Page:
Edinburgh driving test cancellations for Queen’s funeral bank holiday: waitlist times, how to rebook
All driving tests cancelled for the Queen’s funeral may be rescheduled for 2023, and could leave young people without jobs.
The AA have previously warned that young people leaving school and university may not be able to accept jobs because of the coronavirus backlog on tests.
They confirmed that all practical and theory driving tests booked for that date would be cancelled.
The service said: “Our thoughts are with His Majesty King Charles III and the Royal Family at this sad time.
“In line with National Mourning guidance our services will continue during the mourning period.
“We are suspending all but our most essential services on 19 September due to the Bank Holiday and State Funeral, allowing individuals, businesses and other organisations to pay their respects to Her Majesty.
“We appreciate your patience and understanding during this period of national mourning.”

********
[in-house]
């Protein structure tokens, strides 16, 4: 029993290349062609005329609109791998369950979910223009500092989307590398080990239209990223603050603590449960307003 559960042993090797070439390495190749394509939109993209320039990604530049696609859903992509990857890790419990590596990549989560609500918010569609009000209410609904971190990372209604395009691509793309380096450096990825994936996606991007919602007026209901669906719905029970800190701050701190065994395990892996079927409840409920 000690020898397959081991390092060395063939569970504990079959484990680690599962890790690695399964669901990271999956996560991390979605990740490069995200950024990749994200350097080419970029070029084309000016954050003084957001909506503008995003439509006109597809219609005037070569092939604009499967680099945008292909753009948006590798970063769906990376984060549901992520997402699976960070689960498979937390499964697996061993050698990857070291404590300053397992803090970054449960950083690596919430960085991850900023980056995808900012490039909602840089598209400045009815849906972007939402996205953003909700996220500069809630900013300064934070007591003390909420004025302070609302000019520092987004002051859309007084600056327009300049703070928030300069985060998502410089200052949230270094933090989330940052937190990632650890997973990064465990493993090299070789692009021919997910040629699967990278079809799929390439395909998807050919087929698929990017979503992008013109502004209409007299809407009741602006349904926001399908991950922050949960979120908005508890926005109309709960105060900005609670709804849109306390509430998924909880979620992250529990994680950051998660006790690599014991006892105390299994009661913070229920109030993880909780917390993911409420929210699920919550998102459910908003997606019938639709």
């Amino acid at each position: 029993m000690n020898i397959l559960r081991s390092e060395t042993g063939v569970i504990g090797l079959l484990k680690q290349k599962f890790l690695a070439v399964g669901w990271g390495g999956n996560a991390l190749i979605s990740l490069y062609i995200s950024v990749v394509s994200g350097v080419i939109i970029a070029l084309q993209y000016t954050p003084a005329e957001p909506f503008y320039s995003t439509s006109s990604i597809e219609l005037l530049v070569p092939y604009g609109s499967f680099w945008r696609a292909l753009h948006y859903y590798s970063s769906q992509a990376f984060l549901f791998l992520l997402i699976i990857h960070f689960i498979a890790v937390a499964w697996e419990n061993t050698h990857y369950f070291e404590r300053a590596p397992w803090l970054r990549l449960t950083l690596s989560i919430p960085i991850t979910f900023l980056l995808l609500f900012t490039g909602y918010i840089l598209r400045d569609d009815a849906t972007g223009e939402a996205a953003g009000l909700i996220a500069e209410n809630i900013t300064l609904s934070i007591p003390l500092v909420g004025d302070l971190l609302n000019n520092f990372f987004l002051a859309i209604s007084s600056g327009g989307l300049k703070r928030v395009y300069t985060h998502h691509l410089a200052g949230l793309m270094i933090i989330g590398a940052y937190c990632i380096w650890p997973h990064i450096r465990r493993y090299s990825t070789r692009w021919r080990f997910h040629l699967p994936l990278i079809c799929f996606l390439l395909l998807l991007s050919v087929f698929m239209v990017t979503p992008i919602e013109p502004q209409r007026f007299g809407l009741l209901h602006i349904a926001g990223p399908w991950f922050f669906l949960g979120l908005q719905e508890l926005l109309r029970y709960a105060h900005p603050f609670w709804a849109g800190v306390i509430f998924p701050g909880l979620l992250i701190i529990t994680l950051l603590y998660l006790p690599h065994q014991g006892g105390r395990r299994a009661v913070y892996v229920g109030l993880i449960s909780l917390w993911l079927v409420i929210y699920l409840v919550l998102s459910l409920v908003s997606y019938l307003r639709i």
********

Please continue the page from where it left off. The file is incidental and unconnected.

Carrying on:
Will learners have to rebook practical and theory tests?
The agency said it will contact all learners affected by the bank holiday.
But, anyone with a practical test scheduled for that day will have their test automatically rebooked for the first and next available date.
Learners with theory tests booked on September 19 will have to rebook their own test.
Those training to be driving instructors are also affected - all ADI part 2 and 3 tests and standards checks are suspended.
Driving test wait times near me
The average wait time in Edinburgh means rescheduled tests are likely to take place in 2023.
In Musselburgh, the current average wait time is 22 weeks, and in Currie, it is 23 weeks.
This means tests are likely to be rescheduled for the end of February next year.
But, some slots could become available from cancellations or more instructors applying for jobs.
Are driving lessons going ahead over bank holiday?
Driving lessons can go ahead, but it is the individual instructors’ and driving schools’ decision.
Why is there such a long wait for driving tests?
The average wait time was already 14 weeks, before the bank holiday cancellations.
What are the DVSA doing about it?
They aim to reduce the average wait time to nine weeks by the end of the year, according to their most recent business plan.
The service is also trying to recruit an extra 300 examiners and have extended the hours that testing can take place.
But, Edmund King, the president of the AA, told the Telegraph: “The backlog does not appear to be improving. It’s incredibly difficult for young people to plan their future.”